Even if your sights aren’t set on running a marathon, we’ve all had those days when you slow to a walk during a three-mile jog—even though you easily breezed through a six-miler earlier in the week. It's not that you're suddenly that out of shape, right?
Not at all. So what gives? Why do we want to give up completely on some runs, while we feel as on others? We asked the experts to find out.
Observe Your Body
“Every runner is going to experience an off day,” says , a running coach and former U.S. Olympian. Distance runners are all too familiar with “hitting a wall”—that can’t-go-on feeling that happens on a long run. And it’s not an urban legend: Research shows it occurs when your body is depleted of glycogen stores in the liver and muscles, resulting in an abrupt feeling of fatigue and a loss of energy. The two biggest physical culprits? Overtraining and low blood sugar, Galloway says.
To prevent burnout, the best strategy is to scale back on your training. Jason Fitzgerald, a running coach at and a 2:39 marathoner, endorses a strategy he calls adaptation, or repeating the same training schedule two weeks in a row. It’s beneficial because it forces you to not constantly add more mileage and do tougher workouts each week, which can be overwhelming both mentally and physically.
To fix low blood sugar, eat a pre-workout carb-based snack 60 minutes before your runs, which studies show can increase performance. Another factor is inadequate hydration, Fitzgerald says. The American College of Sports Medicine recommends hydrating with 500 milliliters (about 17 ounces) of fluid two hours before you work out.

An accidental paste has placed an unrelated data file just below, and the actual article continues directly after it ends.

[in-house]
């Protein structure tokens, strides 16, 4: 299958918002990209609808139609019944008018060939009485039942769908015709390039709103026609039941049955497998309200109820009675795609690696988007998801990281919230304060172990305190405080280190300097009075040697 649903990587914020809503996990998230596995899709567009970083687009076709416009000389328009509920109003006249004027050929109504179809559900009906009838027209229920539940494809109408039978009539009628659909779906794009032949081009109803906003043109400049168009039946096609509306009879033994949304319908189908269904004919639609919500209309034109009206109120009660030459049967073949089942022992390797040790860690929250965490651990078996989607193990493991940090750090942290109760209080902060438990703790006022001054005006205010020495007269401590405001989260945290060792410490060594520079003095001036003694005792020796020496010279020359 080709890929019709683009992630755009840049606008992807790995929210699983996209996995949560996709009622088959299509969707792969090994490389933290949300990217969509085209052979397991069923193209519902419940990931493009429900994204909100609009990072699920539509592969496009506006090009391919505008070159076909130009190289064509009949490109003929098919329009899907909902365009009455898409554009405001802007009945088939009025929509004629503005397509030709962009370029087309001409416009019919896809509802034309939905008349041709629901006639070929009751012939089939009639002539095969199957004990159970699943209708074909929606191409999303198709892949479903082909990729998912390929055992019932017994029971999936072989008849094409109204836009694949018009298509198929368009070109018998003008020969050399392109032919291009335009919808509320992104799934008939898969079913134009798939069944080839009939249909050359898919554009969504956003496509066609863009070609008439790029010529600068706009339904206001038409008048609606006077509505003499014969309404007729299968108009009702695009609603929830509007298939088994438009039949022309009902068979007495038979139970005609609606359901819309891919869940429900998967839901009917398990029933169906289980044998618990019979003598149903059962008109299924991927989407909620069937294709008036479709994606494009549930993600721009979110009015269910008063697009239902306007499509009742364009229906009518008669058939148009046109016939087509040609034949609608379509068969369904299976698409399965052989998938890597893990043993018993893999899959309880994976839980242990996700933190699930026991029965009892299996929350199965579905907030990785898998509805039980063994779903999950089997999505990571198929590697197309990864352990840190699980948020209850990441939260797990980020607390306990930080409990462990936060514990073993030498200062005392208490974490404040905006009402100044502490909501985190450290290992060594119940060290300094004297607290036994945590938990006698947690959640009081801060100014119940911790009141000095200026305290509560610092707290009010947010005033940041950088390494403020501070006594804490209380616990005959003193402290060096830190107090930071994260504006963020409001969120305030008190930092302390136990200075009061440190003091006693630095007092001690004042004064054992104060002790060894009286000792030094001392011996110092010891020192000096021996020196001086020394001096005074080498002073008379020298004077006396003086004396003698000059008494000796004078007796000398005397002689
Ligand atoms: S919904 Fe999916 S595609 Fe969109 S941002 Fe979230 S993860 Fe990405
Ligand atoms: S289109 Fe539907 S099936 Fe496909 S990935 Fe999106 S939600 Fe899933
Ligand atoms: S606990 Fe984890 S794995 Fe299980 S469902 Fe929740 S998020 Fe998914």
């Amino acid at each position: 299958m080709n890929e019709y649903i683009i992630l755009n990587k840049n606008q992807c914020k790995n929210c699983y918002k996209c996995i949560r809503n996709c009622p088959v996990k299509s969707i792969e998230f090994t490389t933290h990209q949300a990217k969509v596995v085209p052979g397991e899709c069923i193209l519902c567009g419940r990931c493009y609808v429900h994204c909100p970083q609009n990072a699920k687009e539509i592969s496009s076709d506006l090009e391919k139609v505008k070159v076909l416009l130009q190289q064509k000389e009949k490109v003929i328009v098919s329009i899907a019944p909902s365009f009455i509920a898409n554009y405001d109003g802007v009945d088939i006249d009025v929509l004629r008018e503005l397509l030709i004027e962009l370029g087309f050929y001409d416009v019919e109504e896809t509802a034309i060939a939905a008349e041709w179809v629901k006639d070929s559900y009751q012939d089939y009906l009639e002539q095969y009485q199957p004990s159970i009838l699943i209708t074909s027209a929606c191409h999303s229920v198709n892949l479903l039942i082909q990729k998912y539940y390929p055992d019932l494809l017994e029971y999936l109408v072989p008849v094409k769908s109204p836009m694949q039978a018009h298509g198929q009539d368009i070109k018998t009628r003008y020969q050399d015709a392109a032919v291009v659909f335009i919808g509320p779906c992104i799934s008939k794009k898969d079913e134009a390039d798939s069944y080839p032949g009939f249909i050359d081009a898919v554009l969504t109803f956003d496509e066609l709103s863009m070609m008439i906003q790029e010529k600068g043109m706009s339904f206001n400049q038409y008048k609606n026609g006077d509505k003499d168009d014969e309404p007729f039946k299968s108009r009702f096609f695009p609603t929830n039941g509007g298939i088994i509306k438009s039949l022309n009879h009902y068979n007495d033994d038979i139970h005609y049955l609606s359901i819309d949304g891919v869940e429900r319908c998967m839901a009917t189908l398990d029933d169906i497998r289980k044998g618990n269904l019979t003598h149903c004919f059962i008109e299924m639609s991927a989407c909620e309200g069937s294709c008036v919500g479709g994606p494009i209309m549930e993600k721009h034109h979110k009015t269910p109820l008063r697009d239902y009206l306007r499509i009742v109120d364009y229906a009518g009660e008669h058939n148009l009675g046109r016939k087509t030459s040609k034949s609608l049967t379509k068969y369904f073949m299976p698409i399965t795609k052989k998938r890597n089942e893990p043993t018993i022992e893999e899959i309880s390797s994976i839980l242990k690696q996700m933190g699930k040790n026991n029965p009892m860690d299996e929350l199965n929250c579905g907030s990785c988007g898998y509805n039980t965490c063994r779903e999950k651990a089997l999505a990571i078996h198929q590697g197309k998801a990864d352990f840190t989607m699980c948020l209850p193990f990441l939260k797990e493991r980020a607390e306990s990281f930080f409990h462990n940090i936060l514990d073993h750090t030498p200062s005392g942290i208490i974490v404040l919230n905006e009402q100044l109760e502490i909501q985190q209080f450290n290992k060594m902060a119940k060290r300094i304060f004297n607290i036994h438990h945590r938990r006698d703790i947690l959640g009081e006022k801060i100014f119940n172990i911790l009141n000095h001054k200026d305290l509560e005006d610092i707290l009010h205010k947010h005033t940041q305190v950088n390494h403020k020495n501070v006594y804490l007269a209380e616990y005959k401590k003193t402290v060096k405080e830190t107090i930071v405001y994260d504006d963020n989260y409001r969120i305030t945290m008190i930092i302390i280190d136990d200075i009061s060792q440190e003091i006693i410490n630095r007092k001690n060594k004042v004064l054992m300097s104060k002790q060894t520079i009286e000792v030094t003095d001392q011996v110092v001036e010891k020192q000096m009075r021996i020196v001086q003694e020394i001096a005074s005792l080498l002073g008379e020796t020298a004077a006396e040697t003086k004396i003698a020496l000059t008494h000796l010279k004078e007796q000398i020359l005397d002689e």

Low muscle tension—how contracted your muscles are—is also a factor, Fitzgerald says. When you have a higher muscle tension, your muscles are primed, ready to go, and feel more spring-like. But when tension is low, your muscles don’t contract as quickly—meaning you’re more likely to feel sluggish and lethargic. Improve your muscle tension by warming up for your run on a hard surface, doing a few sprints before a run, or taking an ice bath the night before your workout.
Other factors like poor sleep and humid weather can make your usual four-mile run feel like a torturous 10-miler, Fitzgerald adds. “If you’re not getting enough sleep, you won’t recover properly or adapt to the hard workouts that you build up to,” Fitzgerald says. (Try these tips to sleep better tonight.) He also suggests checking in with yourself to ensure you're fully recovered from your previous workouts, and asking yourself if you are patterning your workouts and runs appropriately.
Train Your Brain
Your mind plays almost as crucial a role in your runs as your physical state. Studies show that mental fatigue impairs intermittent running performance, causing runners to have a higher rate of perceived exertion (RPE). Galloway, who wrote , explains: “We rely on the subconscious brain to do most of what we do, but if we allow it to govern our running, which it can do and often does, once the stress builds up from all sources, the brain will secrete anxiety and negative hormones, making your run a bad one.“